Caterpillar announces plans to meet EPA Tier 4 requirements
New standards to be met via integration of next-generation emission reduction technologies developed through direct work with Caterpillar's oil and gas customers.
Caterpillar has announced oil and gas specific product plans to meetupcoming U.S. EPA Tier 4 emissions regulations that take effect in 2011 forproducts with power ratings above 130 kW (175 bhp).
To develop a full product line of Tier 4 solutions, Caterpillar has beenworking directly with oil and gas customers to determine key requirements totailor solutions that reduce emissions, maintain or improve durability,minimize OEM equipment redesign costs, and lower owning and operating costs.Products in this line include Tier 4 interim solutions up to 1200 bhp acrosseight engine models.
In addition, and in response to the needs of petroleum customers,Caterpillar will offer Tier 4 final ratings of the Cat C18 ACERT (>751 bhp),C27 ACERT, and C32 ACERT products ranging in horsepower from 765 bhp - 1125bhp., including pressure pumping, cementing and well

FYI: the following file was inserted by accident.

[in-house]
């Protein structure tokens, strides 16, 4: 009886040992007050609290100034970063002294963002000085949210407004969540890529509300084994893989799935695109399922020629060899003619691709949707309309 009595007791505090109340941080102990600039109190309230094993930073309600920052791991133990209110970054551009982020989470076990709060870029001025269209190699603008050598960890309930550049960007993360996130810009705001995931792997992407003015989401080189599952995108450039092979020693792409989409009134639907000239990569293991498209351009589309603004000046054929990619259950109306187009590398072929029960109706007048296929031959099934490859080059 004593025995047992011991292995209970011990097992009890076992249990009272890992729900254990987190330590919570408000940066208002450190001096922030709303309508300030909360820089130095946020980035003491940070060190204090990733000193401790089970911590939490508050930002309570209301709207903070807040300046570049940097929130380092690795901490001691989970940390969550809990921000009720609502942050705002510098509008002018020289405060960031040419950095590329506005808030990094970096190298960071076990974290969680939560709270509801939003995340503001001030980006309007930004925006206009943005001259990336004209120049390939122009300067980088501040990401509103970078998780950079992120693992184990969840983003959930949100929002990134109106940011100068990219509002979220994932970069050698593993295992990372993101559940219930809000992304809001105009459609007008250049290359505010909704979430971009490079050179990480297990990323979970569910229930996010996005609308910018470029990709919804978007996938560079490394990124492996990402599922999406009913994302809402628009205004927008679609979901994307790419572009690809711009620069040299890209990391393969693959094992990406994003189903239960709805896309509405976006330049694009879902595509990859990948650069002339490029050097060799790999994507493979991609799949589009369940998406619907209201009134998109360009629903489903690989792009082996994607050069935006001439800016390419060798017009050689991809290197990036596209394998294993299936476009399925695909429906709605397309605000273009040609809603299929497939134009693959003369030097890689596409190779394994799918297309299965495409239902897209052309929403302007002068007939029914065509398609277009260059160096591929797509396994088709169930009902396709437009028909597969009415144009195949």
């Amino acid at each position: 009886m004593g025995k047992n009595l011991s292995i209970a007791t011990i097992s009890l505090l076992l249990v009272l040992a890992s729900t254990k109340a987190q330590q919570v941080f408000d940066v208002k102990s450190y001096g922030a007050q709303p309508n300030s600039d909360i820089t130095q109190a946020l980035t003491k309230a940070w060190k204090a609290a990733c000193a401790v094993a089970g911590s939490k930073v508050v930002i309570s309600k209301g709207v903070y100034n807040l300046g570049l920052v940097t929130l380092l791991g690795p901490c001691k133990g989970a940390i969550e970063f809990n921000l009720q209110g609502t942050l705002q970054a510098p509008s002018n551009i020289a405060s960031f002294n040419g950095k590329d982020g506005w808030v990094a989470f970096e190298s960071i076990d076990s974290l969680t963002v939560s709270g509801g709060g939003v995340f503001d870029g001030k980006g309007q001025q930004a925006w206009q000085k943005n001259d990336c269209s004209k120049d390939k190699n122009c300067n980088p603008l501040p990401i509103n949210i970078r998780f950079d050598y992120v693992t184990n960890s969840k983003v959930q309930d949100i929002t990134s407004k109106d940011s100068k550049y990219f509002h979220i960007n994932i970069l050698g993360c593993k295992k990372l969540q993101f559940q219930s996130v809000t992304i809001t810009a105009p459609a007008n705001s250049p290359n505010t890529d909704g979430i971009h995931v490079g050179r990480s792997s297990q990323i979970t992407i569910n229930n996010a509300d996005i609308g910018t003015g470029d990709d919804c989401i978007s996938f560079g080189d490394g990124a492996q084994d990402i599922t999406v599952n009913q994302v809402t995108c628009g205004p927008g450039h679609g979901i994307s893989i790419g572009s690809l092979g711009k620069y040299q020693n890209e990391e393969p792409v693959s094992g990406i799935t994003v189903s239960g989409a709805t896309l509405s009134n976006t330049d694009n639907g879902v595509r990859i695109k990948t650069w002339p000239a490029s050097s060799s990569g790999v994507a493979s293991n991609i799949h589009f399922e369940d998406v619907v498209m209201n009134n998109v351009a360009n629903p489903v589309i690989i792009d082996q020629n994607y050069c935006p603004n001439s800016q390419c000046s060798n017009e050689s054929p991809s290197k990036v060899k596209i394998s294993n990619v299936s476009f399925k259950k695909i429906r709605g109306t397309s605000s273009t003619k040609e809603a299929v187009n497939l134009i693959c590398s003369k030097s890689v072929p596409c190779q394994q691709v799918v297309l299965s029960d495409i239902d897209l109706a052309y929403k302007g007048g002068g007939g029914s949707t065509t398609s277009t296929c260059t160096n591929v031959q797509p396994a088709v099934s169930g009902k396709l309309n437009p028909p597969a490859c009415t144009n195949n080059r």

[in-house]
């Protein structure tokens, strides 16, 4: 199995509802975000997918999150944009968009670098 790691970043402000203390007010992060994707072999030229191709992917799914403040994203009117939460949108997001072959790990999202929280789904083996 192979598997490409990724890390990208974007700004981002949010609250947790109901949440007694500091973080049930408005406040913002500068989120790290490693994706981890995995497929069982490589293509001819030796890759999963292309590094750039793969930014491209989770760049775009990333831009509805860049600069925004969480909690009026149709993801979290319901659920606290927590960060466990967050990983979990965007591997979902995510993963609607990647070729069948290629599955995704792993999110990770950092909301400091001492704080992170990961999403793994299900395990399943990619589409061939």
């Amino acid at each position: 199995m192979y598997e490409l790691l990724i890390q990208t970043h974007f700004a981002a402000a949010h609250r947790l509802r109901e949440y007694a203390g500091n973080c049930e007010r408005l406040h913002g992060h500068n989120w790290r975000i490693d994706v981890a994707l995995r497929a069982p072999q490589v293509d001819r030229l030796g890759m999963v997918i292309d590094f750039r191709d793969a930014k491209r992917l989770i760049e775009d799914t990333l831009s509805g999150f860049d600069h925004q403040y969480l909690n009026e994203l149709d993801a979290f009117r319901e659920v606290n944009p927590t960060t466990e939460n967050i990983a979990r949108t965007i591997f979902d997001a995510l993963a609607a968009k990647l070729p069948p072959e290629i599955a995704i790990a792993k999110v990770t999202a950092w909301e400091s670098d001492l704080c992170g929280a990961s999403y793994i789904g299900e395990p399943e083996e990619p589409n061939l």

fracturing. These Tier 4 Final compliant engines will be
available in 2010, more than four years earlier than required. According to Caterpillar, this
strategy will significantly lower engineering costs for customers and reduce
overall environmental impact and fleet complexity.
Access other Control Engineering contentrelated to emissions control:
- Embeddedcontrol system reduces small combustion motor emissions
- Transportationindustry manufacturing groups call for cooperation on emissions and energy issues
- Engineeringsocieties partner to help end-users manage carbon emissions
Annual Salary Survey
After almost a decade of uncertainty, the confidence of plant floor managers is soaring. Even with a number of challenges and while implementing new technologies, there is a renewed sense of optimism among plant managers about their business and their future.
The respondents to the 2014 Plant Engineering Salary Survey come from throughout the U.S. and serve a variety of industries, but they are uniform in their optimism about manufacturing. This year’s survey found 79% consider manufacturing a secure career. That’s up from 75% in 2013 and significantly higher than the 63% figure when Plant Engineering first started asking that question a decade ago.